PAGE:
Spiky-haired meme-promoter Rex Sorgatz of Fimoculous has established himself as the media's favorite expert on microcelebrity. So he ought to know better.
The blogger's latest project-for Condé Nast's Men's Style website-is a directory mainly of women who've achieved some modicum of fame or notoriety on the web. The verdict on Gawker alumna Emily Gould-"That she actually isn't much of a writer has, so far, mostly escaped attention"-is rather bold for Sorgatz, himself such a recent arrival to the Manhattan media world.
But Sorgatz is far too modest in leaving himself out of the micro-celebrity rankings. Since arriving less than a year ago in New York, the dorky Fimoculous founder has cut an unlikely swathe through the geek-loving women of the city. (Yes, that's the Huffington Post's Rachel Sklar in the photograph above.)
In a feature for New York magazine on this "new class" of celebrity-only really new in the paucity of fans, if the truth were told-Sorgatz outlined eight steps to microfame. One key move is to associate with other bloggers. "From anonymous blog comments to frothy bar conversations, confidantes are needed to tout your reputation at every opportunity... The posse-or as media theoreticians call it, the network-creates influence that grows exponentially with its size."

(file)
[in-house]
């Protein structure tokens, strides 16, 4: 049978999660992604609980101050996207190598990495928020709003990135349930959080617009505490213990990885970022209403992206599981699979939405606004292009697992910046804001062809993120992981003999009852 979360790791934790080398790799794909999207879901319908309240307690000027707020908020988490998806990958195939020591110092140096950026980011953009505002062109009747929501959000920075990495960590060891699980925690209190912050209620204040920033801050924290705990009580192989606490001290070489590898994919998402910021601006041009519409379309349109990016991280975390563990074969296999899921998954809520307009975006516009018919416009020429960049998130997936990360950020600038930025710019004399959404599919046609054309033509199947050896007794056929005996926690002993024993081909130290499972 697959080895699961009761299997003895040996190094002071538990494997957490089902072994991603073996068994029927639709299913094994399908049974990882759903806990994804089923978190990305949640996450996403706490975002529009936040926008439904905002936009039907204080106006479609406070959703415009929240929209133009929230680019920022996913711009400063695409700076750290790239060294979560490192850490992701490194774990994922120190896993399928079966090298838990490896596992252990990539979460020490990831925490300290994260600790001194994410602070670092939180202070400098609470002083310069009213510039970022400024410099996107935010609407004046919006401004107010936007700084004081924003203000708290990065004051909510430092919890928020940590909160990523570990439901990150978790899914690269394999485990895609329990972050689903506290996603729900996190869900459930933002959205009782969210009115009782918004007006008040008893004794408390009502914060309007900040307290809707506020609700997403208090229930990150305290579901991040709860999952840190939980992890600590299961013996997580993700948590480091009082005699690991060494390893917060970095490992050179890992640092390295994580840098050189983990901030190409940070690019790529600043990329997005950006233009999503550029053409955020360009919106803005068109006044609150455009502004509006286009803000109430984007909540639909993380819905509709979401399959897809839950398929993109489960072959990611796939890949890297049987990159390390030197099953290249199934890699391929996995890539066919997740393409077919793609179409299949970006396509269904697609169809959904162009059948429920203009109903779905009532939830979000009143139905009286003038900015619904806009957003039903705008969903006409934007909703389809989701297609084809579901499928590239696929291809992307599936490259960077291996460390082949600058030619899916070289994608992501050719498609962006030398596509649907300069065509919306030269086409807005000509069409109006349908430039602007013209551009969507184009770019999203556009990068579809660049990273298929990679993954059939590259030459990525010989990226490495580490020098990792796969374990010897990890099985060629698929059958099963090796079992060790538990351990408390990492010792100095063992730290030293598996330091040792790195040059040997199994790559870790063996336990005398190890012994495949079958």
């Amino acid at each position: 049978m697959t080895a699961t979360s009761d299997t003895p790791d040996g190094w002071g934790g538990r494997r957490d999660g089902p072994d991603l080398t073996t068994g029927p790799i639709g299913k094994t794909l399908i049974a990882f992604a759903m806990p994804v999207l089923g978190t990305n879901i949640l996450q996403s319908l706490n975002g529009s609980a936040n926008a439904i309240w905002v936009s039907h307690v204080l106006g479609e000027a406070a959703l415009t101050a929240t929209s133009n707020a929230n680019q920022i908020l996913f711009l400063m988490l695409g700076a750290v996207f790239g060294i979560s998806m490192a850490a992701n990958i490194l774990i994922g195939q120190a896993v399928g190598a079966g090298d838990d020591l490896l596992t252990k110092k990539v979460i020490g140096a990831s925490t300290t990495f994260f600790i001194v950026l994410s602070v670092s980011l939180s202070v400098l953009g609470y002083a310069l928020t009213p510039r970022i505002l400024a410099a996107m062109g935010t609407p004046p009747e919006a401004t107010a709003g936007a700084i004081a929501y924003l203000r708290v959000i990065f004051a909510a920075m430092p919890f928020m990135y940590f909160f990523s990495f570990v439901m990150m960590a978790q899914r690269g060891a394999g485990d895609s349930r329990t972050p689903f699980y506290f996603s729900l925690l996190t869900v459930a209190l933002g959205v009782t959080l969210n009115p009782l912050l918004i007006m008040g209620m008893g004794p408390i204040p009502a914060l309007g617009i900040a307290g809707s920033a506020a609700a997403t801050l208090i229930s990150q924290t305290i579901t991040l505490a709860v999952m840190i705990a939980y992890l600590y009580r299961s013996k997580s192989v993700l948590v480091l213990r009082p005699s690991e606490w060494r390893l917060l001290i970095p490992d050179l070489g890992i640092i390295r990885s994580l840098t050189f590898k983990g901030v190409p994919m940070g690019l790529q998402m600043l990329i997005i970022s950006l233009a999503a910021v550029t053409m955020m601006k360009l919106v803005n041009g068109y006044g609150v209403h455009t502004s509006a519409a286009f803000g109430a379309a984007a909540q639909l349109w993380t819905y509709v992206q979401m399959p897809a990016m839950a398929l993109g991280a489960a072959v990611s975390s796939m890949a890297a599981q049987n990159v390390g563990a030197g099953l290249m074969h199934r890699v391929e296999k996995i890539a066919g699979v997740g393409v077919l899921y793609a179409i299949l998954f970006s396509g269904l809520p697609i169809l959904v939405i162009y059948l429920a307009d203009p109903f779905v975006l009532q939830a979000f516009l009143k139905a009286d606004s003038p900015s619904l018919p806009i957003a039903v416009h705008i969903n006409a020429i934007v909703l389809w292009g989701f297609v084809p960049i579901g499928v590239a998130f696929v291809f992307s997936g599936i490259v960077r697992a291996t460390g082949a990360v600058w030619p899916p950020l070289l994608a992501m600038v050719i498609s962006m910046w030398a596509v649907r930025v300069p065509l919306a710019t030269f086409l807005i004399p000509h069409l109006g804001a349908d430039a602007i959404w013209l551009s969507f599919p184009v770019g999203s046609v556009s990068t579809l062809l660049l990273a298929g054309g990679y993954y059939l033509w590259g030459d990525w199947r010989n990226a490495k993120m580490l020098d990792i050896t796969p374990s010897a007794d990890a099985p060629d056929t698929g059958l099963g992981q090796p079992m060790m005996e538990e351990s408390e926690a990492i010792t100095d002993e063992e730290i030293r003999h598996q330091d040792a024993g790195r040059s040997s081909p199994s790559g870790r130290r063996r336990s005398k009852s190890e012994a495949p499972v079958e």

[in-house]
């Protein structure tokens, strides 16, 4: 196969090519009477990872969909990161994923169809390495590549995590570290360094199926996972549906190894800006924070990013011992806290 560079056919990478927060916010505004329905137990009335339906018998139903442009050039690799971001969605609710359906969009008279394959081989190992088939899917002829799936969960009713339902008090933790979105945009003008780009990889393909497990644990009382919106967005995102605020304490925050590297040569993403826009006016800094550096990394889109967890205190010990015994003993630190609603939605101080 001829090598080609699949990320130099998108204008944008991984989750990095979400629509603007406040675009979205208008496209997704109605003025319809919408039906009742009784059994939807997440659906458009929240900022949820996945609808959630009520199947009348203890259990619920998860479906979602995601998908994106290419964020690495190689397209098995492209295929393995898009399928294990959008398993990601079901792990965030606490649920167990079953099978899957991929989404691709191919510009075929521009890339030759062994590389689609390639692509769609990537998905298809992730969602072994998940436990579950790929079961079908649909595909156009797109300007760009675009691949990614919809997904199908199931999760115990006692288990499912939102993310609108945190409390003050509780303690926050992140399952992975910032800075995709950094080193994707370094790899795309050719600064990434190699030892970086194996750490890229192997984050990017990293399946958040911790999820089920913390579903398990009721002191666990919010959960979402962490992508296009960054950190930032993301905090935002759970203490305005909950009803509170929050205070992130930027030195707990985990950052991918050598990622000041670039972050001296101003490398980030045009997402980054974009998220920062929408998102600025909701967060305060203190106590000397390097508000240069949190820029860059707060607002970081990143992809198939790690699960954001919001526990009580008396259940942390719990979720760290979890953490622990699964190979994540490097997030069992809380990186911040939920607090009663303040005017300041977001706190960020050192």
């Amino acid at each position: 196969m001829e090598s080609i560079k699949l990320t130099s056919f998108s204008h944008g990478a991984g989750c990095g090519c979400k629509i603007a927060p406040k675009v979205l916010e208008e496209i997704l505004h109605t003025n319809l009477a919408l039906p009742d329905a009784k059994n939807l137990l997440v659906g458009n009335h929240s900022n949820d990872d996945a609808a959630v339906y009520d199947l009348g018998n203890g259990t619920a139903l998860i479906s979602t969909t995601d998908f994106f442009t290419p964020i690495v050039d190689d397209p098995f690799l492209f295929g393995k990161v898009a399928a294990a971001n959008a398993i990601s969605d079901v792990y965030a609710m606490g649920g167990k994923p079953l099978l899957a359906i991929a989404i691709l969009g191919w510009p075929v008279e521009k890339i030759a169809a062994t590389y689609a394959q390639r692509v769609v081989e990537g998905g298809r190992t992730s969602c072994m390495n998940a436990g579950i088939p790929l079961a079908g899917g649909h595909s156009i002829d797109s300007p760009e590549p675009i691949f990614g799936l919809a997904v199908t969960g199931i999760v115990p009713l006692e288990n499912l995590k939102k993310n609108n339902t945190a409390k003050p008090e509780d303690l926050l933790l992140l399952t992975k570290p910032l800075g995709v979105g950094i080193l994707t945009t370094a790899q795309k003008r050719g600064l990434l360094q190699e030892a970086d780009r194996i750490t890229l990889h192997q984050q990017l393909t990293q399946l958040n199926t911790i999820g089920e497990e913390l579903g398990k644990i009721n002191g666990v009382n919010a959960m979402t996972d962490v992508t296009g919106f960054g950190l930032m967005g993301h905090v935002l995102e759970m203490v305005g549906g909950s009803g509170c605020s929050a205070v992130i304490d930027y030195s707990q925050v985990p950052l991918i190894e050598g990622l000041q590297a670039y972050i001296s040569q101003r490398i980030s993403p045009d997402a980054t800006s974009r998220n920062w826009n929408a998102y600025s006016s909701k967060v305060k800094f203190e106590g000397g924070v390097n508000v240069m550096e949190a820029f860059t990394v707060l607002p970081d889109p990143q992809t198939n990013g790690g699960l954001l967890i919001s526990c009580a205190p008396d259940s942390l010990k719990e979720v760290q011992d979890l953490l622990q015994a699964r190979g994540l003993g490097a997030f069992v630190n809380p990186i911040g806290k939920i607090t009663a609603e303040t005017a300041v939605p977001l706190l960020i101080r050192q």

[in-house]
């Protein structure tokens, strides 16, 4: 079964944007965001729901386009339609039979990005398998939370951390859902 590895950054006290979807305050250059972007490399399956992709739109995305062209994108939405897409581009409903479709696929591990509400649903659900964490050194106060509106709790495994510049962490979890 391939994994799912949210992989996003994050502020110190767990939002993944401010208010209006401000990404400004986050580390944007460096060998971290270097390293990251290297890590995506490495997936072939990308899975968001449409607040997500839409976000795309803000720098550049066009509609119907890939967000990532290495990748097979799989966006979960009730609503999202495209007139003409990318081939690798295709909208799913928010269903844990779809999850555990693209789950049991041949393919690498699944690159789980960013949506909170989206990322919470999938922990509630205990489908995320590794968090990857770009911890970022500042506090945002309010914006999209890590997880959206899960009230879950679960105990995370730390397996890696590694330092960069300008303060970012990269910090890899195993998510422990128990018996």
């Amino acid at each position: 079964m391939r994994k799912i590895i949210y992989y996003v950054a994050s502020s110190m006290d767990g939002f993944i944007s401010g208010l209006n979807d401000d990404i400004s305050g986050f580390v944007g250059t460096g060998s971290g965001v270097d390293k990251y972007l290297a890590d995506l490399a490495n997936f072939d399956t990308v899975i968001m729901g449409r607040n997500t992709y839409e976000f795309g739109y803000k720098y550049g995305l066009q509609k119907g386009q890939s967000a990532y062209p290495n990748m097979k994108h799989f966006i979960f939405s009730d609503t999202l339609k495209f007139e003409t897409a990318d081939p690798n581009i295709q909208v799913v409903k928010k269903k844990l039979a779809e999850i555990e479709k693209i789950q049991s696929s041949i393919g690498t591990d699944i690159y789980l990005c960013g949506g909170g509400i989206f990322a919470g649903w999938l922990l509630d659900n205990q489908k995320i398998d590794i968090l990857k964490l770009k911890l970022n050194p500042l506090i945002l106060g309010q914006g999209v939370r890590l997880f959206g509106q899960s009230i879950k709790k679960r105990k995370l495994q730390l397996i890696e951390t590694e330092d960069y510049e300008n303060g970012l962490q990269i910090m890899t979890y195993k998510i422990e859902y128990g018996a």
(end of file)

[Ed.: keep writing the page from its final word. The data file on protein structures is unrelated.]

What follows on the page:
That's advice that Sorgatz himself lives by. His latest romance-with the delightful Sklar-is on display on the media writer's Facebook page, where she's posted photographs of a recent weekend at Lockhart Steele's blogger-only shared house in the Hamptons. How did the geeky Sorgatz become such a seducer? "I wish I knew!" says a jealous rival. "I've seen him in action and it amazes me. Maybe they are wowed by his charm, media sound bites and shiny shoes? He's a good talker. I'm sure he plays up his dual outsider/insider angle too." Of course, there's a simpler explanation: he's micro-famous.
But such public exposure has its price as Sorgatz, an authority on internet culture, should know all too well. Leonora Epstein, one of Sklar's predecessors, has written up an account of her hook-ups with a man called Phil-whose fondness for shiny objects, spiky hairdos and the color red suggests she's referring instead to Sorgatz. The liaison ended when Phil, about to leave for a week in the Hamptons without Leonora, left his packing list on the desk. "Tent. Video camera. Condoms." That embarrassing list is now her screen saver.
"The lines between empowerment and self-promotion, between sharing and oversharing, between community and cliques, can be blurry," wrote Sorgatz for New York, presciently. "Nano-celebrity is there for the taking, if you really want it." Yes, but only if you really want it.
Rachel Sklar: Rex at the sea thinking "Oh my God how am I going to last an entire weekend with this girl?" Me thinking "When are we going to eat again?"